A trio of reasons for public ill temper

Just why is the ordinary voter in the street refusing so doggedly to believe in the 'feel-good' factor?; Employers used to offer jobs for life but were unable to deliver them; Politicians compound the lie that public services are somehow 'free'
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The Independent Online
Why are we so unconfident about the future? More important, does it matter that we are?

The absence of a "feel-good" factor has become the theme of our times. Every piece of vaguely disturbing economic news that emerges is seen either as an explanation of this grouchy mood or a justification for it. Earlier this week, there was the publicity associated with a report by Professor Douglas Wood that house prices would fall in real terms for 20 years, and yesterday there was a downward revision of first-quarter GDP figures. But one could take any two or three-day period and find a similar spin on the stories - low housing transactions, a modest fall in car sales, a slowing down in the rate of decline in unemployment. The Gallup survey which asks people whether they think their financial situation will get better or worse in the next 12 months continues to show large negative balances; and when they ask people about the country's economic situation, they say much the same.

This is mostly bunk. The recovery is sustainable and secure, with growth needing to slow down a little from the present level at around 3 per cent. The current account is in modest surplus. Consumer spending is at an all-time high, with retail sales volume up 1.8 per cent year on year. (Contrast that to Germany, where they are down 7 per cent, or Japan, down 0.3 per cent.) Unemployment at 8.3 per cent is too high, but is the same as Germany and well below the European average.

The professionals recognise this, for the stock market has performed well, and in recent months there has been a decent recovery in bond prices. The punters evidently don't, as the polls and local government elections show. Leaving aside the irrationality of voters, there are two oft-cited explanations for this, and I want to add a third.

First is house prices. The game has clearly changed. It has changed from the post-1960s world where each successive boom left real house prices higher than the previous one and inflation stopped there being any fall in money prices each slump. We are little more than five years into the new environment, so it is far too early to have much feel for the trend of future prices, but it would be plausible to expect a pattern much more like house prices in Victorian times.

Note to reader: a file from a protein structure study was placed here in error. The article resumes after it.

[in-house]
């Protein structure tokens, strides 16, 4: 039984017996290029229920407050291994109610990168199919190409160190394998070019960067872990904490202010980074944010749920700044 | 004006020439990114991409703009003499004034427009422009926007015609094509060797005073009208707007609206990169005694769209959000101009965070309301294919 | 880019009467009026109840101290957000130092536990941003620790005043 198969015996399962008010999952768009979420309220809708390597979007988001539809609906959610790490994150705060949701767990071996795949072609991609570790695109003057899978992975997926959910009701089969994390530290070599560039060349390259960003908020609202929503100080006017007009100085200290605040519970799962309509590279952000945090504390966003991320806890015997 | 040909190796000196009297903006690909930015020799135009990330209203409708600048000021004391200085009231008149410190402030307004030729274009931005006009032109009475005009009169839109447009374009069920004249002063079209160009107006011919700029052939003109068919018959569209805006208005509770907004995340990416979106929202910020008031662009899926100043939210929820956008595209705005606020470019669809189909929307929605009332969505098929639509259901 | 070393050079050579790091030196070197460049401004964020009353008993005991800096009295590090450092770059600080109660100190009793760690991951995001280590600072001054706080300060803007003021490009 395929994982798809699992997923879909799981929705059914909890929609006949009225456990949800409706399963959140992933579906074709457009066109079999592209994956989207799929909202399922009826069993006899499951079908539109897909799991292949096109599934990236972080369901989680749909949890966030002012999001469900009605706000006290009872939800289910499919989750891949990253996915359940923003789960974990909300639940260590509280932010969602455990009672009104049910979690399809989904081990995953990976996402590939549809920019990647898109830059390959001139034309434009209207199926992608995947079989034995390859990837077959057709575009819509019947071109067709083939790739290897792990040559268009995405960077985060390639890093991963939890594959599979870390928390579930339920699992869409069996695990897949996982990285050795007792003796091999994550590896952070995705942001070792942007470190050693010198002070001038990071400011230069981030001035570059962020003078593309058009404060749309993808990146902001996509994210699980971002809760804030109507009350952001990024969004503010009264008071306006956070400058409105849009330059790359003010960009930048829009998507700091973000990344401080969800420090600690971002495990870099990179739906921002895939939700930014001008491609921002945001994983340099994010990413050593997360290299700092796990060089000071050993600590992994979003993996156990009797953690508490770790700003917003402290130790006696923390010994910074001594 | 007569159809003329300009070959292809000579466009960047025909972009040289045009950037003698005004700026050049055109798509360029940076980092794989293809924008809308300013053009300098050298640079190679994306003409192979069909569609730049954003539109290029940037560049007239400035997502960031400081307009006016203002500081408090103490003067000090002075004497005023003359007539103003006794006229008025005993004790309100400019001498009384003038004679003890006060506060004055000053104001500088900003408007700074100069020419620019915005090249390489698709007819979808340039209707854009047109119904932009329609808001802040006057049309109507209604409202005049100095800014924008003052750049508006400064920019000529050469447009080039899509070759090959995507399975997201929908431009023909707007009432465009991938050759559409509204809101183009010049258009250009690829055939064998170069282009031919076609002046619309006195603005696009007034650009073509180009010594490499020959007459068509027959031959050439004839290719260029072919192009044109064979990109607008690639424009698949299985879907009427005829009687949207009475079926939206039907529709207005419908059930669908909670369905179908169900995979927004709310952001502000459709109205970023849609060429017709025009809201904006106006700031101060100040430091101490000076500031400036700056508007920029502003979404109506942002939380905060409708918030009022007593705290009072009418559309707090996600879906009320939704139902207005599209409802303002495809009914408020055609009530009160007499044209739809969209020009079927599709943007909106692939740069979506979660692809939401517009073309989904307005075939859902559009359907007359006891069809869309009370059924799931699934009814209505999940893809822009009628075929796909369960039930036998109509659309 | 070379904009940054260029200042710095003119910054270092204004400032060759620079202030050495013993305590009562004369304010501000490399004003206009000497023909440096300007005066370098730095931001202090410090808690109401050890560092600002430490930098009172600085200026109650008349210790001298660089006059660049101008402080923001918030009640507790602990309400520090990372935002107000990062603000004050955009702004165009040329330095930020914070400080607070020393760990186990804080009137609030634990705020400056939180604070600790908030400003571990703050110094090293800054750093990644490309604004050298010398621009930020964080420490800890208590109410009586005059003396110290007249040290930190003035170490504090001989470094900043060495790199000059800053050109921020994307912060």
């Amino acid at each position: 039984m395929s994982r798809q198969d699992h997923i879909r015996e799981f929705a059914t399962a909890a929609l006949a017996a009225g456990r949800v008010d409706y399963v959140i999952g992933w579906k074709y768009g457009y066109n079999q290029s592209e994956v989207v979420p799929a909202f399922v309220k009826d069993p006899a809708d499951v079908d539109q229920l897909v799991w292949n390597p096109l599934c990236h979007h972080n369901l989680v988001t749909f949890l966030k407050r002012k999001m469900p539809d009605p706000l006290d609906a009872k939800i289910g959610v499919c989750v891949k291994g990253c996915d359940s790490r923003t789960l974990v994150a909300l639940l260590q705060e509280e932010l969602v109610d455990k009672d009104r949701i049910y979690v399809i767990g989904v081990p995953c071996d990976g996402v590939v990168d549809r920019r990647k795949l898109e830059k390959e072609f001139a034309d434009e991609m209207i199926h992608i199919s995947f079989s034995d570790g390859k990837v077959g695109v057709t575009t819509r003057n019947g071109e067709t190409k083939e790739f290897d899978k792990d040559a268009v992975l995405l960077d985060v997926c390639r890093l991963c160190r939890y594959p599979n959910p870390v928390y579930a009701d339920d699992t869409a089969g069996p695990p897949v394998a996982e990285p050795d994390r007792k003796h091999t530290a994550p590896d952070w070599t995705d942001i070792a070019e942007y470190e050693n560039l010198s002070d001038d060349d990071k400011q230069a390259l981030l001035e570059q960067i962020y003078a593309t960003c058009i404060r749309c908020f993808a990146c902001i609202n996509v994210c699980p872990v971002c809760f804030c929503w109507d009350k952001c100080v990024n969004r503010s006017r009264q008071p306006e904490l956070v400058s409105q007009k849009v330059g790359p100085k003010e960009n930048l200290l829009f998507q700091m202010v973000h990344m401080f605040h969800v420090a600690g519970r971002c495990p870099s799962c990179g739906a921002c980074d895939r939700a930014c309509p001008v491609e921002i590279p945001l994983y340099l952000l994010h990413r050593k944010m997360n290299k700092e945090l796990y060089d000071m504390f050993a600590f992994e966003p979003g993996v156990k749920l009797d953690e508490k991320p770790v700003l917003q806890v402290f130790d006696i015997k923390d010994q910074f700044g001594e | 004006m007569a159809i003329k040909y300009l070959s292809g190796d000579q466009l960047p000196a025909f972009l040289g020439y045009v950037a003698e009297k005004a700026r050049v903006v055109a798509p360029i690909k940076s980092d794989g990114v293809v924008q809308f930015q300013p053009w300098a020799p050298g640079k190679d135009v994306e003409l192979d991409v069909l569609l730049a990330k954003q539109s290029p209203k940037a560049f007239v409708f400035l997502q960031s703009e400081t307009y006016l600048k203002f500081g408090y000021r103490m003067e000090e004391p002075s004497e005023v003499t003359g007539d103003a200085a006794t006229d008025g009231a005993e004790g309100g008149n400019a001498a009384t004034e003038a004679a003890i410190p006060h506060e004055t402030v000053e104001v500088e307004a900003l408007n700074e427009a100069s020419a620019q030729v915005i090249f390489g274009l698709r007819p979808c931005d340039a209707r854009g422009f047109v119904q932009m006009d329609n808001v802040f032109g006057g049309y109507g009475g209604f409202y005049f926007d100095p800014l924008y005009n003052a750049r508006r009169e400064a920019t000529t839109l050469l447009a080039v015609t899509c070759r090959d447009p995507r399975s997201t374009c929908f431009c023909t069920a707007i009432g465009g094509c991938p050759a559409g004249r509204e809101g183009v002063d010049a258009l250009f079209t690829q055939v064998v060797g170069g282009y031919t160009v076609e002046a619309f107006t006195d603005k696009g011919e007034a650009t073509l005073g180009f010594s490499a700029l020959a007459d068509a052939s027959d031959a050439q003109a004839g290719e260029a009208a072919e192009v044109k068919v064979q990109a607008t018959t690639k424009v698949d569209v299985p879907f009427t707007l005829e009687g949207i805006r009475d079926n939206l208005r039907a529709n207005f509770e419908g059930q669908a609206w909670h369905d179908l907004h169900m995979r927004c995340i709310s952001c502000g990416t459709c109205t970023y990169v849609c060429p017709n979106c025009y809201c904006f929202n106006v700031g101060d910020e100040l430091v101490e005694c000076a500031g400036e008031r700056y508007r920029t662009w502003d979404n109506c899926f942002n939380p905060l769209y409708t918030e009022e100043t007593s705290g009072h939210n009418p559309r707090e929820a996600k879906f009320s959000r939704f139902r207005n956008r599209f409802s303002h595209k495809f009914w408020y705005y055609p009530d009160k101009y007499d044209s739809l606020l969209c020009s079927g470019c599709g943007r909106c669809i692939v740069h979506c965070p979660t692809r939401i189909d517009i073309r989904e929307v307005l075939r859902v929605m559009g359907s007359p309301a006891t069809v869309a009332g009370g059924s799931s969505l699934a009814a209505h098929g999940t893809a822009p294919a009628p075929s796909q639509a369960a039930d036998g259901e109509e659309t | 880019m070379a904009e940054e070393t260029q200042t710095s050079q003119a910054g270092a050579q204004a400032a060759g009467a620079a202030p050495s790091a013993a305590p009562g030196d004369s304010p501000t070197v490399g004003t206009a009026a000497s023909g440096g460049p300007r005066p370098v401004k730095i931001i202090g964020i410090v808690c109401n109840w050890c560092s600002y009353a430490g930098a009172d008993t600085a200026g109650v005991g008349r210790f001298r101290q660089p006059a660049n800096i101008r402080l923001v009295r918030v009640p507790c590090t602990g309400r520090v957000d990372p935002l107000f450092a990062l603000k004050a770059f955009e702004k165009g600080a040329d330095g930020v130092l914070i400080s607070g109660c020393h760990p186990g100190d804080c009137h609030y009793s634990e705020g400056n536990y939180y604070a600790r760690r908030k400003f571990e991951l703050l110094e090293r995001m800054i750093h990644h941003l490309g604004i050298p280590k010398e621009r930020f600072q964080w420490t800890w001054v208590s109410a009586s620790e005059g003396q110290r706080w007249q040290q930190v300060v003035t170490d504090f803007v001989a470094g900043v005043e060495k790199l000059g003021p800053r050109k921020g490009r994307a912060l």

Then, there was no general price inflation, but the railways had the effect of cutting land prices near cities, and the steamship cut timber costs. This enabled builders to meet the sharply rising demand for new homes from a growing population. The forces will be different now, for the technical advances are detailed improvements in building techniques, and the population is growing more slowly. But given that as people get richer they tend to want more living space, it seems sensible to expect a period of stable real house prices, with additional wealth gradually being used to upgrade the housing stock rather than bidding up the price of existing housing.

This suggests that there will be no price crash, or indeed a generation of falling prices -- my own guess is that most of the fall in real terms has already taken place. It does, however, mean that housing will not be a particularly good investment. Since many people have bought their present homes with the expectation of making a real gain on them, this does mean that a segment of the population will be disappointed. Such disappointment is legitimate grounds for ill temper.